Wednesday, May 4, 2011

Neuroethics: The Brain and Moral Beliefs

Jerome Grafman, Ph.D. presented the May 2011 Warren Frontiers in Neuroscience lecture “Brain Regions Supporting the Establishment of Human Beliefs” in Tulsa, Oklahoma.  I have typically summarized these lectures in a single Brain Posts blog posting.  But given the broad character of this presentation, I will break my summary into three parts based on the sections in the presentation: moral beliefs, religious beliefs and political beliefs.  Along with the lecture highlights, I will review relevant research manuscripts by Dr. Grafman and his research team.

A first step in studying concepts as abstract as morality is to define key components or factors within moral beliefs.  This is a common approach applicable to also religious and political beliefs.  Dr. Grafman prefers a more data driven approach to this task, rather than coming from a theoretical perspective.  The Moral Sentiment Task is a 98-item interview where subjects are given a scenario and asked to pick one of four responses that describes the feeling they would experience in that situation.  Using large population survey data, responses in this interview can be assigned to one of two sentiments:

Prosocial sentiments
  • embarrassment 
  • pity
  • guilt
Critical sentiments
  • anger
  • disgust
In a study with Jorge Moll and colleagues, Grafman examined a series of patients with frontotemporal dementia (FTD) using PET imaging and the Moral Sentiment Task.  Patients with FTD commonly exhibit impairment in social behaviors such as acting inappropriately (misjudge the social appropriateness of a behavior).  This socially inappropriate behavior commonly causes caregiver embarrassment and makes FTD often more difficult to manage than Alzheimer’s dementia.  Since the frontal lobe is felt to contribute to moral beliefs and judgment, a disease variably affecting the frontal lobe is likely to provide information about the effect of deficits in specific regions.

Patients with FTD were recruited for a study of the relationship between hypoactivation of specific brain regions with impairment in making accurate choices in the Moral Sentiment test.  As expected FTD, patients showed widespread decreased frontal lobe glucose utilization compared to controls.  In a correlational analysis, the following results were noted:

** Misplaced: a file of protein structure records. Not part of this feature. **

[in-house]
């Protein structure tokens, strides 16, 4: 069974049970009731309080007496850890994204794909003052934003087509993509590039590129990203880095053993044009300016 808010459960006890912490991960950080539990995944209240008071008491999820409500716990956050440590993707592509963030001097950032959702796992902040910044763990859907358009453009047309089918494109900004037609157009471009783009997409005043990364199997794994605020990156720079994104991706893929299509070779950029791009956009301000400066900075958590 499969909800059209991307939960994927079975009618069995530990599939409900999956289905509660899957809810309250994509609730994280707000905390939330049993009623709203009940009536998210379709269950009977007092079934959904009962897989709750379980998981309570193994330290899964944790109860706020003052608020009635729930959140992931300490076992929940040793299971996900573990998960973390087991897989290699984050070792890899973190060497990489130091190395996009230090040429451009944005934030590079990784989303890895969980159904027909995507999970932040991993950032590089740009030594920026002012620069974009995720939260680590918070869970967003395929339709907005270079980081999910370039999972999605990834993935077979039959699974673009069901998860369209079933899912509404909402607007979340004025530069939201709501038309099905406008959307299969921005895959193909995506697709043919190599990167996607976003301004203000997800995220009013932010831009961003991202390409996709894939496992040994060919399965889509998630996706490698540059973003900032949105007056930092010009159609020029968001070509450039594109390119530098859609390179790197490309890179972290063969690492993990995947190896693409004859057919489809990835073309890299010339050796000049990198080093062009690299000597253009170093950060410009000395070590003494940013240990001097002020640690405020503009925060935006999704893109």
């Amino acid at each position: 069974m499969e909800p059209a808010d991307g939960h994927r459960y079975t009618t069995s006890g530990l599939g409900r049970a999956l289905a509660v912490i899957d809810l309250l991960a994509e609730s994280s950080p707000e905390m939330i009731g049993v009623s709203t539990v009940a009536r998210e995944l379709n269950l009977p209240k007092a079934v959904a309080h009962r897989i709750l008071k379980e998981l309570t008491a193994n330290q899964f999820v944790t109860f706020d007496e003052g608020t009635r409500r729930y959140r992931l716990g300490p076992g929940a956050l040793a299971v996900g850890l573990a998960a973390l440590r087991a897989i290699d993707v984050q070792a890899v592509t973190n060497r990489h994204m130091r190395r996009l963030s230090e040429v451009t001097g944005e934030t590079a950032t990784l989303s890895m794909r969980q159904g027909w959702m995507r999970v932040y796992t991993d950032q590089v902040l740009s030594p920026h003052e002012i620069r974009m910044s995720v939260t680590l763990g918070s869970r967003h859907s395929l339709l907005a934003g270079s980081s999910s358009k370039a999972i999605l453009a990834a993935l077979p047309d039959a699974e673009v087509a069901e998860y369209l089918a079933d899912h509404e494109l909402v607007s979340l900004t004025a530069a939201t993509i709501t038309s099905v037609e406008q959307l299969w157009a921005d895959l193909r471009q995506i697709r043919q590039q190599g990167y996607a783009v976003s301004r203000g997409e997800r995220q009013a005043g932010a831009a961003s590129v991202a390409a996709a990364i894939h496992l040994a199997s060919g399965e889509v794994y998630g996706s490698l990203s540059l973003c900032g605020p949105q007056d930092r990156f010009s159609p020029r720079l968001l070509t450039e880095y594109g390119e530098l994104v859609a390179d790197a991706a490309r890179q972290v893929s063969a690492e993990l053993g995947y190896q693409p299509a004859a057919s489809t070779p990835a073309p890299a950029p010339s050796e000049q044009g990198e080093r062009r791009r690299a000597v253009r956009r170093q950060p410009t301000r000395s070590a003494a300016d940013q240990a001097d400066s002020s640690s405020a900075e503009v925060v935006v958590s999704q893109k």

• Decreased glucose utilization in the medial frontopolar cortex correlated with reduced prosocial sentiment
  • Decreased glucose utilization in the septum also correlated with impaired prosocial sentiment
  • Decreased glucose utilization in the dorsal medial prefrontal cortex and the amygdala correlated with reduced critical sentiment scores

In a review in the Annual Review of Neuroscience, Forbes and Grafman summarize the role of the prefrontal cortex in social cognition and moral judgment.  They note that there is significant overlap between processes involved in social cognition and moral judgment.  Social cognition has been described as the encoding, storage, retrieval and processing in the brain of information related to other members of the species. 

Elements of social cognition function can be implicit processes (occurring rapidly with little cognitive effort and outside conscious awareness) or explicit processes (deliberate, cognitively taxing and consciously accessible).  Implicit social cognition appears to have evolved earlier and is linked to the posterior cortex and subcortical regions.  Explicit social cognition evolved later and relies heavily on the prefrontal cortex (PFC). 

The prefrontal cortex appears to be a key area involved in making moral judgments.  Using fMRI brain PFC regions activate with processing a moral challenge.  Interestingly, the specific region of PFC involved in making a decision appears to be separate for making a decision on an impersonal moral dilemma (whether to flip a trolley track switch that will save five lives but lead to the death of one other person) or a personal moral dilemma (whether to smother your own crying baby if doing so would being detected by oppositional soldiers who will kill you and many other individuals).

Forbes and Grafman note in the conclusion of their review that “social interactions and judgments of humans have been based on evolutionary pressures and environmental and social contingencies”.  This evolution is continuing and they wonder if more impersonal world of advances such as Facebook and text messaging at a young age might drive the brain systems towards more “immediate results and gratification”.  Nevertheless, the emerging field of social neuroscience is likely to play a key role in better understanding neuroanatomical, genetic and environmental influences that effect our social development and the moral judgment we make.

Screen shot of prefrontal cortex from 3D Brain by Yates Photography.

In the next post, I will summarize research related to the brain and religious beliefs.  Dr. Grafman’s proposes an answer to the question “Is there a God spot in the brain?”

Moll J, Zahn R, de Oliveira-Souza R, Bramati IE, Krueger F, Tura B, Cavanagh AL, & Grafman J (2011). Impairment of prosocial sentiments is associated with frontopolar and septal damage in frontotemporal dementia. NeuroImage, 54 (2), 1735-42 PMID: 20728544

Forbes, C., & Grafman, J. (2010). The Role of the Human Prefrontal Cortex in Social Cognition and Moral Judgment Annual Review of Neuroscience, 33 (1), 299-324 DOI: 10.1146/annurev-neuro-060909-153230

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